A fascinating story about a girl that has to set out into the wide world and doesn't even know the higher purpose behind it all. All she wants is to save her friend. With her huge heart, her rebellious nature and her cleverness, Lyra is a very lovable protagonist, as is Pantalaimon, her deamon!
The world of this book is very similar to ours and yet so different. For fantasy lovers it is perfect. As is this book as a whole. It is a way of fleeing from your daily routine, an opportunity of exploring exotic places and other worlds, yourself. Lovers of Harry Potter, Lotr, the Narnia Chronicles or Artemis Fowl will embrace this trilogy and read it just as quickly as I did.
Concerning the big question if His Dark Materials is a series of children's books, I would give a "maybe" because the story is simple, children are not stupid, they will understand it. The only thing that I think children would need some education for is the dark material matter. You should know *something* about atoms and materia otherwise you'll be pretty lost - or you'll have to let your imagination make everything up to you.
To sum it up: well educated or in only in elementary school, you will be most likely to love the story of Lyra and the dark and dangerous things going on in her world.
on 4 August 2002
This is the compelling story of a young girl, Lyra Belacqua, and her closest companion, her daemon, who embark on a hero's quest to rescue a friend and discover the world without and within. As with all heroes, her odyssey takes her to strange lands and through many perils. She journeys from the staid halls of academe in Oxford to the glittering frozen tundra of the North Pole. Exotic enemies and allies abound. She fights her way through a maze of mystery and lies, with the device of the title as her guide. This is a fairy tale for adults and children alike, which speaks to the heart on many levels. And as with all fairy tales it prompts us to think about what is truly real. You will not want to put it down once you start and you'll be sorry when it is ended. You'll also want a daemon of your own.
READ: ALL of "His dark materials series" and The Price of Immortality, all AWESOME BOOKS!
on 28 August 2009
Phillip Pullman's Northern Lights begins with our heroine Lyra and her daemon in Jordon Colledge, Oxford. Lyra is soon swept into the mysteries of the North when Ms Coulter, an exquisitely beautiful lady visiting the colledge wants to adopt her...but is Ms Coulter as beautiful on the inside? All the while, Children are being snatched by the mysterious 'Gobblers', and Lyra must do something before it is too late...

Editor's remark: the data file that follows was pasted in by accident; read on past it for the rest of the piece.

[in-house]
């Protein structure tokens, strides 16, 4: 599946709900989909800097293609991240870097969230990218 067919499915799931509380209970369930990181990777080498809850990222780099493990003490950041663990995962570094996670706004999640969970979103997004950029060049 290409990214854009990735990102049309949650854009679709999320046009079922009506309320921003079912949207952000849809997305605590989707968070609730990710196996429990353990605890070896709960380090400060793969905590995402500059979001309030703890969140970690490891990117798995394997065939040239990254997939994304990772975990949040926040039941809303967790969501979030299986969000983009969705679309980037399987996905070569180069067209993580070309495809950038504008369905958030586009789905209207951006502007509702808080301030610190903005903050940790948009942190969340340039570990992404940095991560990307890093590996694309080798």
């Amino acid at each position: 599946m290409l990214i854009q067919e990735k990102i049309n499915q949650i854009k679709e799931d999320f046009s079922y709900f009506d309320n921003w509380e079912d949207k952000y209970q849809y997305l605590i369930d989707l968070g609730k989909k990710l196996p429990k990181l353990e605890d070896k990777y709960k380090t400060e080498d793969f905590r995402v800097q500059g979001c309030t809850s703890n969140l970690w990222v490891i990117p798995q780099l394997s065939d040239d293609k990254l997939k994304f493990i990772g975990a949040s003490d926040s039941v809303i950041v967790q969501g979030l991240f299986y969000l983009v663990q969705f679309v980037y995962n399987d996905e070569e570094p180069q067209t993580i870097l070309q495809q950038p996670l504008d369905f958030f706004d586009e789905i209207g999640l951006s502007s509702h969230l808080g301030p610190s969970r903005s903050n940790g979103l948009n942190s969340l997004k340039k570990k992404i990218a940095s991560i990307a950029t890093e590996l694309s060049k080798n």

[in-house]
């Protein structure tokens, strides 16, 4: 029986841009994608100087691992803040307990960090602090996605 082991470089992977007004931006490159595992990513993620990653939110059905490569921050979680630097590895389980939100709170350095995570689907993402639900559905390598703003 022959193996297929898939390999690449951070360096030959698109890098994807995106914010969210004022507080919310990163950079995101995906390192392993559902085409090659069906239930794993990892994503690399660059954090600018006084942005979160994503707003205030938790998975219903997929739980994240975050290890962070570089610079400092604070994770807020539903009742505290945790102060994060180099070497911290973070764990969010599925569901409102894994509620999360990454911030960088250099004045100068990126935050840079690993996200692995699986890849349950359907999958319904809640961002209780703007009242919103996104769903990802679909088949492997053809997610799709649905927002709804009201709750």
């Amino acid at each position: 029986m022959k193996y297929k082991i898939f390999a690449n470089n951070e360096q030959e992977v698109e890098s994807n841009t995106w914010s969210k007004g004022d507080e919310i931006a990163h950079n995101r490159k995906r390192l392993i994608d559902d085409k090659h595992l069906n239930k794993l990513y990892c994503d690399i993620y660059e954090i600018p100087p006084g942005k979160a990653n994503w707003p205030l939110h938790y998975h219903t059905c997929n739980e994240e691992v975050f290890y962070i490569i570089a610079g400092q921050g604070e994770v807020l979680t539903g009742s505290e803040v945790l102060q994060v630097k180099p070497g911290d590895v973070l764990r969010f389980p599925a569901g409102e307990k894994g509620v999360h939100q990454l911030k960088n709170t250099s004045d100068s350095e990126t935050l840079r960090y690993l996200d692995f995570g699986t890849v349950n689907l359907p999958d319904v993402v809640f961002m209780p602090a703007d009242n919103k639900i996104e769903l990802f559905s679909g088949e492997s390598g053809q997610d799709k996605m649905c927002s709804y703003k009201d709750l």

Daemons, Dust, Discoveries, Adventures, Witches, Bears, Manipulation, Religions and Friendships will sweep you into this astounding tale and will never let you go!
The book far surpasses the film, and it is with excellent reason that the film was named, The Golden Compass, rather than have the honour of the name, The Northern Lights.
I would recommend this to 8yrs +, boys and girls, adults and elders. I know that other reviews listed here will tell you that it isn't for adults, and to some extent, I can agree with them. However, on one level, this book is a fantastic childrens tale. There are some many more levels-read deeper. Honestly, keep reading this series. After I read the Amber Spyglass, (third book in this series) I have never thought the same way again.
A must read. Astounding.
on 3 August 2007
I thought I would read "His Dark Materials" books before they start churning the movies out, and I have just finished the first installment.
"Northern Lights" is an original, well written and fairly addictive book. It manages to compensate for the obvious limitations by being a children's book by introducing new ideas and the plot is strong and develops well into the climax. As a story, it is much better written than many other children-adult books like Harry Potter.
Criticisms are that this book was slow to begin with, and required a little effort to get into; I nearly put it down in its early pages because it was a bit slow, but once it gets going, it gathers momentum wonderfully.
on 7 April 2000
I hate it when they call a book as good as this a Children's Book.